The country of Sweden is a Scandinavian nation located in Northern Europe. Sweden is most known for being one of the countries that Vikings come from. In terms of its environment and landscape the country is known for its inland lakes, vast forests, mountains covered in glaciers, and its thousands of coastal islands. An often overlooked factor in Sweden's landscape is its rivers, and that is what this article will discuss.
The Ume River is the third longest in Sweden, having a total length of 292 miles (470 kilometers). The Ume River runs across Västerbotten County in the northern part of the country. The source of the river is the Överuman Lake that sits on the border between Norway and Sweden and from there it flows southeast until it reaches its mouth at the town of Holmsund where it drains into in the Kvarken region of the Gulf of Bothnia. The river passes through the Vindelfjällen Nature Reserve on its path. In the 1950s hydroelectric reservoirs and dams started to be built throughout the country but there were concerns about the impact this had on the environment, especially on the Ume and Vindel Rivers. This led to the 1961 Peace of Sarek agreement that prevented development of some part of the Vindel, but allowed development of hydroelectricity on the Ume and other rivers. Before hydroelectricity came to the river the 1830s saw the development of water powered sawmills which started on the Ume, at the town of Baggböle. However, by 1884 the last water powered saw mill closed on the Ume as they had all been replaced by steam powered mills.
The Dalälven River is the second longest in Sweden and the longest river wholly in Sweden, having a total length of 323 miles (470 kilometers). The Ume River runs across Dalarna County and Uppsala County in the central part of the country. The source of the river is at the confluence of the Västerdalälven River and the Österdalälven River at the locality of Djurås. The flow of the river goes southeast until it starts to go back north until it reaches its mouth at the Gulf of Bothnia. Today the river is tapped into to make use of about two-thirds of its hydroelectric power potential, with the largest of these power plants being at the Trängslet Dam. Historically, the area along the river has been used as a raft transport route, as well as a location for the iron and steel industries. The environment along the river has a high biodiversity, with a mix of wetlands, rivers, lakes, flood plains and forests.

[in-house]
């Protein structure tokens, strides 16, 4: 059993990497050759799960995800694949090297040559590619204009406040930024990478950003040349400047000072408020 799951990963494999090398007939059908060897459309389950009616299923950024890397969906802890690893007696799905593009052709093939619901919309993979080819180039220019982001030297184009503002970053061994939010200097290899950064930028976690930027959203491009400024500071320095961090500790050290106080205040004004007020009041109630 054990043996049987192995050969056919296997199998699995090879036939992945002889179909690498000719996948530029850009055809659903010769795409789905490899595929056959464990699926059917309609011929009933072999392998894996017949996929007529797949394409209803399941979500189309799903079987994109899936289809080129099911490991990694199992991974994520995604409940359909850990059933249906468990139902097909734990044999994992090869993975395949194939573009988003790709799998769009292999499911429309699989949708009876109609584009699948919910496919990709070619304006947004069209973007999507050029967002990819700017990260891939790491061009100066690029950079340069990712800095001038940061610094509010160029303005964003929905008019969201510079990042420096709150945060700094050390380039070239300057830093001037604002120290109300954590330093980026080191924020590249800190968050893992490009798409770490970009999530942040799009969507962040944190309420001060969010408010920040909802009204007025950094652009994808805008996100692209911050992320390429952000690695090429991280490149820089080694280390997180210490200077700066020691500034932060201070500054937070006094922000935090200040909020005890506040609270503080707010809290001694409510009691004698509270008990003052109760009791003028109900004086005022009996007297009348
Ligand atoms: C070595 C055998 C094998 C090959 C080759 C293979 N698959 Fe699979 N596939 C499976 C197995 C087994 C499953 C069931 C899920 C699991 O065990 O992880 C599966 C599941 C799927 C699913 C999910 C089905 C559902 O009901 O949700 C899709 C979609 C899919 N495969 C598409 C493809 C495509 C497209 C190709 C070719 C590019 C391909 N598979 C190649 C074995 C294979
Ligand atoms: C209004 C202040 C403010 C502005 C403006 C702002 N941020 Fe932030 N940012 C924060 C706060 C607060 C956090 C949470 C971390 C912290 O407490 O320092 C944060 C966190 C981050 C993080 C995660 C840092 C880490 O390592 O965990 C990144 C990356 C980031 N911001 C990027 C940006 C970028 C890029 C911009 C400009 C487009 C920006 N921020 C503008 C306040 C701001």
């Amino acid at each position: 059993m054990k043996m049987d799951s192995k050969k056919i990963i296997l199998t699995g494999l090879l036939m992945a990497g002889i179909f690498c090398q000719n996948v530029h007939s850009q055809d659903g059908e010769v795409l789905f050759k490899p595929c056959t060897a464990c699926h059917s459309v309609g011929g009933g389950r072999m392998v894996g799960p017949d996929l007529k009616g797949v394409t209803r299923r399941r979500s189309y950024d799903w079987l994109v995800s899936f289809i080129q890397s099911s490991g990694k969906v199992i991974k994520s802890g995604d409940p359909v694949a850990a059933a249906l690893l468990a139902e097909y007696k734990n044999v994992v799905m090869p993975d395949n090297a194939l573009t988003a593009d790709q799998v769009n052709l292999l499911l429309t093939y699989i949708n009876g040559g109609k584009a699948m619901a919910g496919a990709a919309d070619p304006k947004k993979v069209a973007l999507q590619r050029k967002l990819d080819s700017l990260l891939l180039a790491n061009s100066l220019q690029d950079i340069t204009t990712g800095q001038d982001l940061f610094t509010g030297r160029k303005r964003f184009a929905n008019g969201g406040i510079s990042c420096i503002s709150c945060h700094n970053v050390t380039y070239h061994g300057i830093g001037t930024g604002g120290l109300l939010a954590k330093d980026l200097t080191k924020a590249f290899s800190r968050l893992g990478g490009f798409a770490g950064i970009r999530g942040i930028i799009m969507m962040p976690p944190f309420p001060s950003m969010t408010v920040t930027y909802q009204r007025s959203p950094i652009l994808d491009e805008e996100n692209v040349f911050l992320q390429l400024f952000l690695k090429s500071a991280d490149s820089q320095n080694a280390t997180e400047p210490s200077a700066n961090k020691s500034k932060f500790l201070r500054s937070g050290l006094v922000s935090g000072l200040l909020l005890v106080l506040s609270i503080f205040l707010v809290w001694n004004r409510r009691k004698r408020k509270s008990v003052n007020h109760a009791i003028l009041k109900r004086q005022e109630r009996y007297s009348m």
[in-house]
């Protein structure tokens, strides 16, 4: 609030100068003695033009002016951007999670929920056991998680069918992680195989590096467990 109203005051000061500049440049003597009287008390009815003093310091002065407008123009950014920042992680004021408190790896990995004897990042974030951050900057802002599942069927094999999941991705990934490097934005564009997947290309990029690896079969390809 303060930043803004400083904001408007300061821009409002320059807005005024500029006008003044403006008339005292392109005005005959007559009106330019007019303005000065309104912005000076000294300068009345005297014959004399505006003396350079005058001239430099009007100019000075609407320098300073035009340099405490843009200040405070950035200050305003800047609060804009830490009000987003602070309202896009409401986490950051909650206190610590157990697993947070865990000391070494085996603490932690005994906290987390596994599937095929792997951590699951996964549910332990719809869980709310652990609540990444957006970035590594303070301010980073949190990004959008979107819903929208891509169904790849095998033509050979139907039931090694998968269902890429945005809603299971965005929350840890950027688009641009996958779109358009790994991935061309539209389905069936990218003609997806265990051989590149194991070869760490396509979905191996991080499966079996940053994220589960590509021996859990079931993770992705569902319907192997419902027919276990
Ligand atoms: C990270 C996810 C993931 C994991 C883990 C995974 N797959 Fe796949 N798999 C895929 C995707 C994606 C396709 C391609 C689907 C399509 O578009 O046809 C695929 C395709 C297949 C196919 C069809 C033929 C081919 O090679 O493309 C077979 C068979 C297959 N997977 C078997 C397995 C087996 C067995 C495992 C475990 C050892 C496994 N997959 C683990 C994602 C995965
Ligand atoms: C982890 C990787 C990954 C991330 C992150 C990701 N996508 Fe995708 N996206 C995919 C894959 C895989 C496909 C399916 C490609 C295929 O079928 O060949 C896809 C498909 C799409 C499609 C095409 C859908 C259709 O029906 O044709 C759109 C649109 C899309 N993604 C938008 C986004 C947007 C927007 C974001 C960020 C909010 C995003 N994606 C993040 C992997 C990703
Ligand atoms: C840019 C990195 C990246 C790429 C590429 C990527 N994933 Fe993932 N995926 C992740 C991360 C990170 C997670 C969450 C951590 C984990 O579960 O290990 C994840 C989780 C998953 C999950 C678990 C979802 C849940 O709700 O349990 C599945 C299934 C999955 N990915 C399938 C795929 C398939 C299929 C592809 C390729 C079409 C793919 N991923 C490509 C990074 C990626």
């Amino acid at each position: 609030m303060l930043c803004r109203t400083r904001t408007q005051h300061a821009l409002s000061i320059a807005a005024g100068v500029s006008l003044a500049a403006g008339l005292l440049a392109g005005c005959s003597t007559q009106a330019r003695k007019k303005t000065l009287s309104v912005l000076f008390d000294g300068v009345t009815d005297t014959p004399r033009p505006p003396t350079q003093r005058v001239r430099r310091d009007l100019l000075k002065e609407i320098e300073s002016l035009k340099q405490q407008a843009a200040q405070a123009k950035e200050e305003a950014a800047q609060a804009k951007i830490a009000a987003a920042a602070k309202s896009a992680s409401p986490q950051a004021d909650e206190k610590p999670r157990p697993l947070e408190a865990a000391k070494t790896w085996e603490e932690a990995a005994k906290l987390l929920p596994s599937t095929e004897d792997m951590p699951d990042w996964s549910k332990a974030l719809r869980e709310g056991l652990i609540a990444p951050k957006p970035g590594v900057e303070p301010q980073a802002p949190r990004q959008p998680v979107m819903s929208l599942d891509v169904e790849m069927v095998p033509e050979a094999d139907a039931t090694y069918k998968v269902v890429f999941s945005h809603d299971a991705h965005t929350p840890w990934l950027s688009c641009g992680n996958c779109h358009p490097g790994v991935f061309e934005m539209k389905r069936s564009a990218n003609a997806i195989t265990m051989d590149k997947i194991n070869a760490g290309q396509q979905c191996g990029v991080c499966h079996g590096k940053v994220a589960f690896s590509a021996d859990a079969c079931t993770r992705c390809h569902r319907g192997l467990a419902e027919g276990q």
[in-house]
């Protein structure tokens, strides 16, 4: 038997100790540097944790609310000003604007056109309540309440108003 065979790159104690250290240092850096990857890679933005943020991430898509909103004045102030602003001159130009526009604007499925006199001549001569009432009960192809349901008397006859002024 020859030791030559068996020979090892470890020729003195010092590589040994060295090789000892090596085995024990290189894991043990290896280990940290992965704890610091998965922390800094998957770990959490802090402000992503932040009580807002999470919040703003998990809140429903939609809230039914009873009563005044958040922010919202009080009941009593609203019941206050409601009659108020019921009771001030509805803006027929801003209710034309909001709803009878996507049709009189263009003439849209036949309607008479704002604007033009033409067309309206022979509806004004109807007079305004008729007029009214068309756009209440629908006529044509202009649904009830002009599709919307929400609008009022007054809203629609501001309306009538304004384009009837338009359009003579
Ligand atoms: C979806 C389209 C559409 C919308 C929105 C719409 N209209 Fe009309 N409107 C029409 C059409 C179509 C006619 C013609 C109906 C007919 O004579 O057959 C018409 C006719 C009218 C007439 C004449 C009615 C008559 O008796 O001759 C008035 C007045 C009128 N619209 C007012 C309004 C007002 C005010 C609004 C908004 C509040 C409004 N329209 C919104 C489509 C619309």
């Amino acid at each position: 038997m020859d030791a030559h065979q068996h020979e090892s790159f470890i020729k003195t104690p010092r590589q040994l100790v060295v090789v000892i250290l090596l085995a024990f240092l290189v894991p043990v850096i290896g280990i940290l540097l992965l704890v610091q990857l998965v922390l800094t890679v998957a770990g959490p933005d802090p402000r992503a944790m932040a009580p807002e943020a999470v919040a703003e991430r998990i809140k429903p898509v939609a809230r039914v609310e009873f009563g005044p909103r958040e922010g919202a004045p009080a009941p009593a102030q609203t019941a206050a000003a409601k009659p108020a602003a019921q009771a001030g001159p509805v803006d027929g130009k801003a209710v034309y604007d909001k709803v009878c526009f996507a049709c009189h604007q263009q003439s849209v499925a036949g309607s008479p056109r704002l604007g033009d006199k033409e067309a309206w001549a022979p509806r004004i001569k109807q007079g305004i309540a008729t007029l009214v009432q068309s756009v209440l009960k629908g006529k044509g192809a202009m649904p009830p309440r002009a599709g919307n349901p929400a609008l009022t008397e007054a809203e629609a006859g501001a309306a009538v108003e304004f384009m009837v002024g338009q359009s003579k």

The Torne River is the longest in Sweden, barely beating out the Dalälven River by having a total length of 324 miles (470 kilometers). The Ume River runs across Norrbotten County in the very northern part of the country. The source of the river is Torneträsk Lake and its main affluent that sits near the border with Norway and from there it flows southeast, At the half way point the river flows right along the border that Sweden shares with Finland until it reaches its mouth at the Gulf of Bothnia right between the cross border Swedish city of Haparanda and Finnish city of Tornio. The Torne River making up part of the border between Sweden and Finland goes back to the 1809 Treaty of Fredrikshamn, which concluded the Finnish War between the Kingdom of Sweden and the Russian Empire. It was decided in the treaty that the river, along with the Muonio and Könkämä Rivers would make up the border between Sweden and the Russian Grand Duchy of Finland.
The Importance of Sweden's Rivers
Despite the country often going without fame and renown for its rivers, we hope that this article has highlighted some of the historic, economic, and cultural reasons why Sweden's rivers are so significant. Sweden's rivers have been important in the past for various industry, transportation and for settling border disputes. Today, Sweden's rivers have helped to usher in a new era of using renewable sources of electricity, such as energy produced via hydroelectric power in these rivers' dams.